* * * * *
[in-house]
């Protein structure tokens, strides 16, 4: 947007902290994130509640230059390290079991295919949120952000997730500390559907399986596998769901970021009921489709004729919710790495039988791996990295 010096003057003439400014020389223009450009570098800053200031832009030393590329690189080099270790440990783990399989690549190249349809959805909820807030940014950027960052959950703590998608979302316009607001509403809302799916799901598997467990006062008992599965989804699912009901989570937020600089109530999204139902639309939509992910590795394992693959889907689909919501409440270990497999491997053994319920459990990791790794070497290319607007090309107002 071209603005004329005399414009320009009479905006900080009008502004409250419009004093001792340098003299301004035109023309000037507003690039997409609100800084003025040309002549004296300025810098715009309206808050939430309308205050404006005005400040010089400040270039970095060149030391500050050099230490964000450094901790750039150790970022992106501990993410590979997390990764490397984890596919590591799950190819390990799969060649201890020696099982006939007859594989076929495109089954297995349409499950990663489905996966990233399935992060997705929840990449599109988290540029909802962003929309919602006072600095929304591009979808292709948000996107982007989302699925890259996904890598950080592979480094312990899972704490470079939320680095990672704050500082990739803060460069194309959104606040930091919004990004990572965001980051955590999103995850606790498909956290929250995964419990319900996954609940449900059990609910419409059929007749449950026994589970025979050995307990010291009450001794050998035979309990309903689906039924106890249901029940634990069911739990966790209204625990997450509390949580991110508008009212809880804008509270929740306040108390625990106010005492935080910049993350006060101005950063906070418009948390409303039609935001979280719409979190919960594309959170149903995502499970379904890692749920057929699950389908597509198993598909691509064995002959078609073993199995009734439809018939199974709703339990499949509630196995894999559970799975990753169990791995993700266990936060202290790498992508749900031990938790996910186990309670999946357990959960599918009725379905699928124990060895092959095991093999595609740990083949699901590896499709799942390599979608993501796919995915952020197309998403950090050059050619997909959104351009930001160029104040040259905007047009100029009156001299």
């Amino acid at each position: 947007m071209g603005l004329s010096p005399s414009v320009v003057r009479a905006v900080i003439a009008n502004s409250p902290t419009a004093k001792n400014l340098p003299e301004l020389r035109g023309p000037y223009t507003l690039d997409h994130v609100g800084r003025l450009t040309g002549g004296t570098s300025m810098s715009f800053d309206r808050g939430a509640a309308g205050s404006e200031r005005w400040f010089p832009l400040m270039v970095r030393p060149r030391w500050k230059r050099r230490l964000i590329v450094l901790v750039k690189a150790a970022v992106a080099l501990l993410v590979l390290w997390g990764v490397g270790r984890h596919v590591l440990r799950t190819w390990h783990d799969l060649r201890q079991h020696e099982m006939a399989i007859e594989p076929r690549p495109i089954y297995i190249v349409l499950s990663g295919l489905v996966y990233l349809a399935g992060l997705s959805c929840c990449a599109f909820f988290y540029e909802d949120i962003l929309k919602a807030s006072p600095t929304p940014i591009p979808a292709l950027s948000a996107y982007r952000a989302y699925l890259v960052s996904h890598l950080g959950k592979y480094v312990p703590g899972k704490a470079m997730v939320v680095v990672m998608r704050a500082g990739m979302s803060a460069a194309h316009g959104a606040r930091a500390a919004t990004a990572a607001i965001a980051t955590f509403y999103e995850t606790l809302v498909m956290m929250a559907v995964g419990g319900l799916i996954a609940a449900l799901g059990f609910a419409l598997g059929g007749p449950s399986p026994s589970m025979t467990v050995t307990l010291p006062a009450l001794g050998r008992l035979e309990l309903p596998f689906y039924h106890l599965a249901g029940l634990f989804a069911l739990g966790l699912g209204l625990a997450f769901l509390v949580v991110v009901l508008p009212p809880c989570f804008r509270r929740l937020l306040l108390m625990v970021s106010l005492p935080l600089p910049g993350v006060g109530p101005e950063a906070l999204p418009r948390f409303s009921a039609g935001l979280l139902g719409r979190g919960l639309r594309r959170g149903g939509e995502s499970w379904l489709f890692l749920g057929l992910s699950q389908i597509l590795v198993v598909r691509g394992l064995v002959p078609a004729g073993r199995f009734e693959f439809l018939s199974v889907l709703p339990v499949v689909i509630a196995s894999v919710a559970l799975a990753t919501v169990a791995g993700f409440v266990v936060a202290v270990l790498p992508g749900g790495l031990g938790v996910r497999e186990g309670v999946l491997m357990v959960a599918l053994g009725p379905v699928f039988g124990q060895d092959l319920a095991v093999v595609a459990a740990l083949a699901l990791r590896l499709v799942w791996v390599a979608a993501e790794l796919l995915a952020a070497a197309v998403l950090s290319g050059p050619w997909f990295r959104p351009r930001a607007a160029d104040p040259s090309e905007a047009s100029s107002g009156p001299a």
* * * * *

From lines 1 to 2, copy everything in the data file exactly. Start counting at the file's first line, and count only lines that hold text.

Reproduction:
[in-house]
């Protein structure tokens, strides 16, 4: 947007902290994130509640230059390290079991295919949120952000997730500390559907399986596998769901970021009921489709004729919710790495039988791996990295 010096003057003439400014020389223009450009570098800053200031832009030393590329690189080099270790440990783990399989690549190249349809959805909820807030940014950027960052959950703590998608979302316009607001509403809302799916799901598997467990006062008992599965989804699912009901989570937020600089109530999204139902639309939509992910590795394992693959889907689909919501409440270990497999491997053994319920459990990791790794070497290319607007090309107002 071209603005004329005399414009320009009479905006900080009008502004409250419009004093001792340098003299301004035109023309000037507003690039997409609100800084003025040309002549004296300025810098715009309206808050939430309308205050404006005005400040010089400040270039970095060149030391500050050099230490964000450094901790750039150790970022992106501990993410590979997390990764490397984890596919590591799950190819390990799969060649201890020696099982006939007859594989076929495109089954297995349409499950990663489905996966990233399935992060997705929840990449599109988290540029909802962003929309919602006072600095929304591009979808292709948000996107982007989302699925890259996904890598950080592979480094312990899972704490470079939320680095990672704050500082990739803060460069194309959104606040930091919004990004990572965001980051955590999103995850606790498909956290929250995964419990319900996954609940449900059990609910419409059929007749449950026994589970025979050995307990010291009450001794050998035979309990309903689906039924106890249901029940634990069911739990966790209204625990997450509390949580991110508008009212809880804008509270929740306040108390625990106010005492935080910049993350006060101005950063906070418009948390409303039609935001979280719409979190919960594309959170149903995502499970379904890692749920057929699950389908597509198993598909691509064995002959078609073993199995009734439809018939199974709703339990499949509630196995894999559970799975990753169990791995993700266990936060202290790498992508749900031990938790996910186990309670999946357990959960599918009725379905699928124990060895092959095991093999595609740990083949699901590896499709799942390599979608993501796919995915952020197309998403950090050059050619997909959104351009930001160029104040040259905007047009100029009156001299």